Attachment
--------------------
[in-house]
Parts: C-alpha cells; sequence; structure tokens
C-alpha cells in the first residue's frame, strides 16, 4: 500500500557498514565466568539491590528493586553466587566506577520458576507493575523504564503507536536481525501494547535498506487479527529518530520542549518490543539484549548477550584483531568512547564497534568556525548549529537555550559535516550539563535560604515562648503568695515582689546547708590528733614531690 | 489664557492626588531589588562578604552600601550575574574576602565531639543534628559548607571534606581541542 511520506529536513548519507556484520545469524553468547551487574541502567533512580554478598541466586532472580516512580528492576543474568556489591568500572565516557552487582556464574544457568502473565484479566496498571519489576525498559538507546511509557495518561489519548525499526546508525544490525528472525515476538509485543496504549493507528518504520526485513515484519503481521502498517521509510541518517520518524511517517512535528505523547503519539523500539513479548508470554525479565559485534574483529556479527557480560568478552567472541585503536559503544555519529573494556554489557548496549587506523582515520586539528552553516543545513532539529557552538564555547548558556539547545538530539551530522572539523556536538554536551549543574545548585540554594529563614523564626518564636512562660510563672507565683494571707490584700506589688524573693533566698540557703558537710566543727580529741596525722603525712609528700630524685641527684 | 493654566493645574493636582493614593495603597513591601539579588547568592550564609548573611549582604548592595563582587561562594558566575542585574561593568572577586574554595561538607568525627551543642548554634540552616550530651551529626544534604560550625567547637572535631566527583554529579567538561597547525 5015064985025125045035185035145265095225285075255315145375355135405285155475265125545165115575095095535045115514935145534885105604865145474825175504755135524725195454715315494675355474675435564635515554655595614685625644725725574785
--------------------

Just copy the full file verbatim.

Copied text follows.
[in-house]
Parts: C-alpha cells; sequence; structure tokens
C-alpha cells in the first residue's frame, strides 16, 4: 500500500557498514565466568539491590528493586553466587566506577520458576507493575523504564503507536536481525501494547535498506487479527529518530520542549518490543539484549548477550584483531568512547564497534568556525548549529537555550559535516550539563535560604515562648503568695515582689546547708590528733614531690 | 489664557492626588531589588562578604552600601550575574574576602565531639543534628559548607571534606581541542 511520506529536513548519507556484520545469524553468547551487574541502567533512580554478598541466586532472580516512580528492576543474568556489591568500572565516557552487582556464574544457568502473565484479566496498571519489576525498559538507546511509557495518561489519548525499526546508525544490525528472525515476538509485543496504549493507528518504520526485513515484519503481521502498517521509510541518517520518524511517517512535528505523547503519539523500539513479548508470554525479565559485534574483529556479527557480560568478552567472541585503536559503544555519529573494556554489557548496549587506523582515520586539528552553516543545513532539529557552538564555547548558556539547545538530539551530522572539523556536538554536551549543574545548585540554594529563614523564626518564636512562660510563672507565683494571707490584700506589688524573693533566698540557703558537710566543727580529741596525722603525712609528700630524685641527684 | 493654566493645574493636582493614593495603597513591601539579588547568592550564609548573611549582604548592595563582587561562594558566575542585574561593568572577586574554595561538607568525627551543642548554634540552616550530651551529626544534604560550625567547637572535631566527583554529579567538561597547525 5015064985025125045035185035145265095225285075255315145375355135405285155475265125545165115575095095535045115514935145534885105604865145474825175504755135524725195454715315494675355474675435564635515554655595614685625644725725574785